Playful Answer: The sarcastic person in me that is so sick of hearing this question, and so tired of having resistance from society over something that is inherent in who I am says, “nothing… why don’t you be with one first and then I will?”

The real answer: I think what you’re looking to ask here is “why do you like women?”

Here it is; nothing is wrong with men. At all actually. As I have mentioned before, some of the very best people I have the privilege of knowing are men. Each of them possess attributes and characteristics that I value in such high regard within an individual, period. But it comes down to this; men are simply not what I am attracted to for a romantic partner. I wouldn’t even call it preference as preference implies I have a choice. Being attracted to women is not a choice, much as it is also not yours.  As it’s not a person’s choice if they are attracted to a man… or ballet… or the Winnipeg Jets. It just is. And that’s okay. It is however a choice to accept these parts of yourself – to which I have had the opportunity to embrace.

lesbian queer women

© Steph Jael, 2015

2. So which one of you is the man?

Playful Answer: Neither of us is the man. We’re lesbians.

The real answer: I think the question you are looking to ask here is “who is masculine and who is feminine”?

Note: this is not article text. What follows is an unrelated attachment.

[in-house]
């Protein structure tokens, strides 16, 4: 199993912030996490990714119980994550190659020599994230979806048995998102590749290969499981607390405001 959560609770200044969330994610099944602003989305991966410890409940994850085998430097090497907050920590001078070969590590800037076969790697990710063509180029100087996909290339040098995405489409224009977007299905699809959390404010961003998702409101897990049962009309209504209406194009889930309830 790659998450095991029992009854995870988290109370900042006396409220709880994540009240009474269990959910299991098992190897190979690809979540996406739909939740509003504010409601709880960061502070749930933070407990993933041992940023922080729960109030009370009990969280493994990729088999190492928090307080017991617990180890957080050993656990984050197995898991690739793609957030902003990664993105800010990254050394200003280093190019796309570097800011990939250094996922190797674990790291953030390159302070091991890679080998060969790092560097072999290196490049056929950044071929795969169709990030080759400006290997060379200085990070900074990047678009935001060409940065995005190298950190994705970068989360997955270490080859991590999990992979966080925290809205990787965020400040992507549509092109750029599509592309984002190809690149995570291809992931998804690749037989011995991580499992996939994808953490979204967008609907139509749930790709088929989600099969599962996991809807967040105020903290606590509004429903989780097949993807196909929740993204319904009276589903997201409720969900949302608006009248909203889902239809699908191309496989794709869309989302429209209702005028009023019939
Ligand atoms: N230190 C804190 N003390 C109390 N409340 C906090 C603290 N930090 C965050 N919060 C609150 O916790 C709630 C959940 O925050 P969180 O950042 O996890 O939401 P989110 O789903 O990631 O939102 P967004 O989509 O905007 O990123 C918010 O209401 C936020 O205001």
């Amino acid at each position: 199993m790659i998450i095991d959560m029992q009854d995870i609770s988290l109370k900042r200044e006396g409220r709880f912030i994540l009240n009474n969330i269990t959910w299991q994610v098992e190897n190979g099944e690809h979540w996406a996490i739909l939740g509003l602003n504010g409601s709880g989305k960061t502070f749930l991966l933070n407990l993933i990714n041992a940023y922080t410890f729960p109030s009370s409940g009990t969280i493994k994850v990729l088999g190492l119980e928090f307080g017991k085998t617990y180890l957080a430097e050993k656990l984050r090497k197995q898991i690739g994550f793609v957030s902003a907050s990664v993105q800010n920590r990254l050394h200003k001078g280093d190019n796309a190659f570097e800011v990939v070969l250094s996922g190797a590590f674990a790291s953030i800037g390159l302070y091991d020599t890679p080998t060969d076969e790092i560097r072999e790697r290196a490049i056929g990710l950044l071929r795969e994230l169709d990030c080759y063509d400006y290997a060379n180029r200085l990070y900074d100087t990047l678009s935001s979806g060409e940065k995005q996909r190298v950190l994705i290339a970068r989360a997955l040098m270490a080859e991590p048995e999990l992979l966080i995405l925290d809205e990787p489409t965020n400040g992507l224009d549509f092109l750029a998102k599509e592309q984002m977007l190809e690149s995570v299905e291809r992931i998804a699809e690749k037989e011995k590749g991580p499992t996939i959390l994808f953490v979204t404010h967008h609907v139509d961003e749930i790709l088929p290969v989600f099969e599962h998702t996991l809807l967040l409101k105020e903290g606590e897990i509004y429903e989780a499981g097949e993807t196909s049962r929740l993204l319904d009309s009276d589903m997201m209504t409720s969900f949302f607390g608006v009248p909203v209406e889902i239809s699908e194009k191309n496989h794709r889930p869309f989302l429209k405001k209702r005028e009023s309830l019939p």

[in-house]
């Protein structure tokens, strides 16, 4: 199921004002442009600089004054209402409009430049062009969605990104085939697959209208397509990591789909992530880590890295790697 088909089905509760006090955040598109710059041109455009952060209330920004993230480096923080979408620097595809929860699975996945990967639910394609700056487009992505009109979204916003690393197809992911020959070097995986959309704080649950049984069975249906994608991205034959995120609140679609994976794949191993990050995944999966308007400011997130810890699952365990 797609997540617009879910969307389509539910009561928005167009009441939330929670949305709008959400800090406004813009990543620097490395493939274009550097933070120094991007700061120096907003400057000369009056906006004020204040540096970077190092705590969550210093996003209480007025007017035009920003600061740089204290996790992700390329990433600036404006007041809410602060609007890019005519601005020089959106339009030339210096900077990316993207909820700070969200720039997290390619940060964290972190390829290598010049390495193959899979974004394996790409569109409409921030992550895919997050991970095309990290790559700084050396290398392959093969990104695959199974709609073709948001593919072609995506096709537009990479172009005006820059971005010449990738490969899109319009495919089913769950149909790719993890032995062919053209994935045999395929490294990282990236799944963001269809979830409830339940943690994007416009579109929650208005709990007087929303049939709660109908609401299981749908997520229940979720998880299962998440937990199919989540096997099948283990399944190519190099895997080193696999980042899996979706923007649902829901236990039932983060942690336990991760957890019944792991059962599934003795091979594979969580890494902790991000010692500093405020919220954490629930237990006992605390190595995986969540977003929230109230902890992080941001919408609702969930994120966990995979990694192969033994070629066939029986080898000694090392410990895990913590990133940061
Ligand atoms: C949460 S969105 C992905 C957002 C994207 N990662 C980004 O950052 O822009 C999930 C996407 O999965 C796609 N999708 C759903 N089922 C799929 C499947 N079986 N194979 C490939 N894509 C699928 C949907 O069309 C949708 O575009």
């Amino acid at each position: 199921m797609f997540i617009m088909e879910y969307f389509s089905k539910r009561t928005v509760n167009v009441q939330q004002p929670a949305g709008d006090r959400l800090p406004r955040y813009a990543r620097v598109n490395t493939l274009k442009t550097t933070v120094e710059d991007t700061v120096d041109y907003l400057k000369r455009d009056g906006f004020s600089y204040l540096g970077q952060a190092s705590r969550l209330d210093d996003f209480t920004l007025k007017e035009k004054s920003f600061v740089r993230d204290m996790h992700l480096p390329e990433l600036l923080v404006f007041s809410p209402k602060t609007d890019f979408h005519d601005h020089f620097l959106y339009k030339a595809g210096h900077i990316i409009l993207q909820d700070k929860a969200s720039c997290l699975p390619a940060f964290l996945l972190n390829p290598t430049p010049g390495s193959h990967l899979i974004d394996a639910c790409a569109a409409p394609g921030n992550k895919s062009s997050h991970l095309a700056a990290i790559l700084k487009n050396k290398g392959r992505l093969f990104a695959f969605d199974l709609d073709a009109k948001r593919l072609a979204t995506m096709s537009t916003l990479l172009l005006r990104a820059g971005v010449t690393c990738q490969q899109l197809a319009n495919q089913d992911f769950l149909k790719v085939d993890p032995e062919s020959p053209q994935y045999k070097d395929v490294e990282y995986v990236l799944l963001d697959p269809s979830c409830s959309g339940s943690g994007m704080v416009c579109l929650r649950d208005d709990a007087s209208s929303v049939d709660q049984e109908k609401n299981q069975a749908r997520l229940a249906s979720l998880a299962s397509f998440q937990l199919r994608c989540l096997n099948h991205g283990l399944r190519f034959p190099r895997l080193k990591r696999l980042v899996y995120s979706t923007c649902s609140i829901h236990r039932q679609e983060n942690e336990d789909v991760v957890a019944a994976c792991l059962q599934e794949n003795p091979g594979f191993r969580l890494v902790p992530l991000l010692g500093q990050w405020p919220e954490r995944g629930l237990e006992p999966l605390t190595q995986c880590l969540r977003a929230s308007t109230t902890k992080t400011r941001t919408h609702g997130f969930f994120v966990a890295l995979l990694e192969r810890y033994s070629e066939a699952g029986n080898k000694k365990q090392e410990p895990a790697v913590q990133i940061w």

So here is my answer: stating that there “need” be a man implies that the relationship simply cannot exist or be warranted without the presence of one – which as we know is not true.

Further, if you ask who is more masculine/feminine this still wouldn’t truly be accurate to who either of us are. I don’t wear makeup while my partner does. When I get married I intend to wear a suit while my partner would prefer a dress. However, I am also more sensitive than she is. Her hair is just as short as mine, and she is also attracted to people “traditionally feminine”. So who actually is more masculine? Who is more feminine? To be honest I don’t think either of us are just one or the other. We are both a little bit masculine, a little bit feminine, and a lot of everything in between. That is the premise of this blog. That we as human beings fall within a spectrum and should embrace this.